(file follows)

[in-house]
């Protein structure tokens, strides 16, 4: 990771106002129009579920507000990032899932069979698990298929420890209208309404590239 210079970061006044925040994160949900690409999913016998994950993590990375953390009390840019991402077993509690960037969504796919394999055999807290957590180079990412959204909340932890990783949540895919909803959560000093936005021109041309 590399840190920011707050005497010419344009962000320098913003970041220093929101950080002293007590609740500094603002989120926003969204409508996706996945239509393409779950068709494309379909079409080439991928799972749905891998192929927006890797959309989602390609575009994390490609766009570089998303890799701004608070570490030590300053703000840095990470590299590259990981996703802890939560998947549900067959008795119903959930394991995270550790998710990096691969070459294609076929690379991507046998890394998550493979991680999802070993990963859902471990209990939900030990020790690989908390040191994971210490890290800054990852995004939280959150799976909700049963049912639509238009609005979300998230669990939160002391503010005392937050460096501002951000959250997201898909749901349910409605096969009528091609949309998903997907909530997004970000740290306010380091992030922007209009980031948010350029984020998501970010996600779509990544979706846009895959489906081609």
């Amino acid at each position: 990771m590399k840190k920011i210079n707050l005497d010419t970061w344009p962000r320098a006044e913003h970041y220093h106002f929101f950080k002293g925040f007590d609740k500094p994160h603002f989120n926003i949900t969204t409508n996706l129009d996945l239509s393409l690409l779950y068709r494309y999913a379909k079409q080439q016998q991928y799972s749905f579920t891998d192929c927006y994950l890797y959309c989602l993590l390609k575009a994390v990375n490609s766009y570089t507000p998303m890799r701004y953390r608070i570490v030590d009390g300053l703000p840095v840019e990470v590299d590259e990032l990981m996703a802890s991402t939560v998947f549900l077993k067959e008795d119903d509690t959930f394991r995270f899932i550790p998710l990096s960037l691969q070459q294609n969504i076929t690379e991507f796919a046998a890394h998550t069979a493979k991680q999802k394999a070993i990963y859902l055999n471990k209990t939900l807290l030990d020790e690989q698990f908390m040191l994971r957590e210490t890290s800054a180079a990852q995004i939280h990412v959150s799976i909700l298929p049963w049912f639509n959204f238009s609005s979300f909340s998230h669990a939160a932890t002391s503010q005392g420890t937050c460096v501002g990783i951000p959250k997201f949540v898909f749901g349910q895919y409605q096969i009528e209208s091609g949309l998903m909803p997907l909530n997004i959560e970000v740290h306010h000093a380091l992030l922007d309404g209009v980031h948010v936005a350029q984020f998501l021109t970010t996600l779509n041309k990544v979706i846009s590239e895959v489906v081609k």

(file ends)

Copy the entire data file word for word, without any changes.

[in-house]
């Protein structure tokens, strides 16, 4: 990771106002129009579920507000990032899932069979698990298929420890209208309404590239 210079970061006044925040994160949900690409999913016998994950993590990375953390009390840019991402077993509690960037969504796919394999055999807290957590180079990412959204909340932890990783949540895919909803959560000093936005021109041309 590399840190920011707050005497010419344009962000320098913003970041220093929101950080002293007590609740500094603002989120926003969204409508996706996945239509393409779950068709494309379909079409080439991928799972749905891998192929927006890797959309989602390609575009994390490609766009570089998303890799701004608070570490030590300053703000840095990470590299590259990981996703802890939560998947549900067959008795119903959930394991995270550790998710990096691969070459294609076929690379991507046998890394998550493979991680999802070993990963859902471990209990939900030990020790690989908390040191994971210490890290800054990852995004939280959150799976909700049963049912639509238009609005979300998230669990939160002391503010005392937050460096501002951000959250997201898909749901349910409605096969009528091609949309998903997907909530997004970000740290306010380091992030922007209009980031948010350029984020998501970010996600779509990544979706846009895959489906081609």
């Amino acid at each position: 990771m590399k840190k920011i210079n707050l005497d010419t970061w344009p962000r320098a006044e913003h970041y220093h106002f929101f950080k002293g925040f007590d609740k500094p994160h603002f989120n926003i949900t969204t409508n996706l129009d996945l239509s393409l690409l779950y068709r494309y999913a379909k079409q080439q016998q991928y799972s749905f579920t891998d192929c927006y994950l890797y959309c989602l993590l390609k575009a994390v990375n490609s766009y570089t507000p998303m890799r701004y953390r608070i570490v030590d009390g300053l703000p840095v840019e990470v590299d590259e990032l990981m996703a802890s991402t939560v998947f549900l077993k067959e008795d119903d509690t959930f394991r995270f899932i550790p998710l990096s960037l691969q070459q294609n969504i076929t690379e991507f796919a046998a890394h998550t069979a493979k991680q999802k394999a070993i990963y859902l055999n471990k209990t939900l807290l030990d020790e690989q698990f908390m040191l994971r957590e210490t890290s800054a180079a990852q995004i939280h990412v959150s799976i909700l298929p049963w049912f639509n959204f238009s609005s979300f909340s998230h669990a939160a932890t002391s503010q005392g420890t937050c460096v501002g990783i951000p959250k997201f949540v898909f749901g349910q895919y409605q096969i009528e209208s091609g949309l998903m909803p997907l909530n997004i959560e970000v740290h306010h000093a380091l992030l922007d309404g209009v980031h948010v936005a350029q984020f998501l021109t970010t996600l779509n041309k990544v979706i846009s590239e895959v489906v081609k």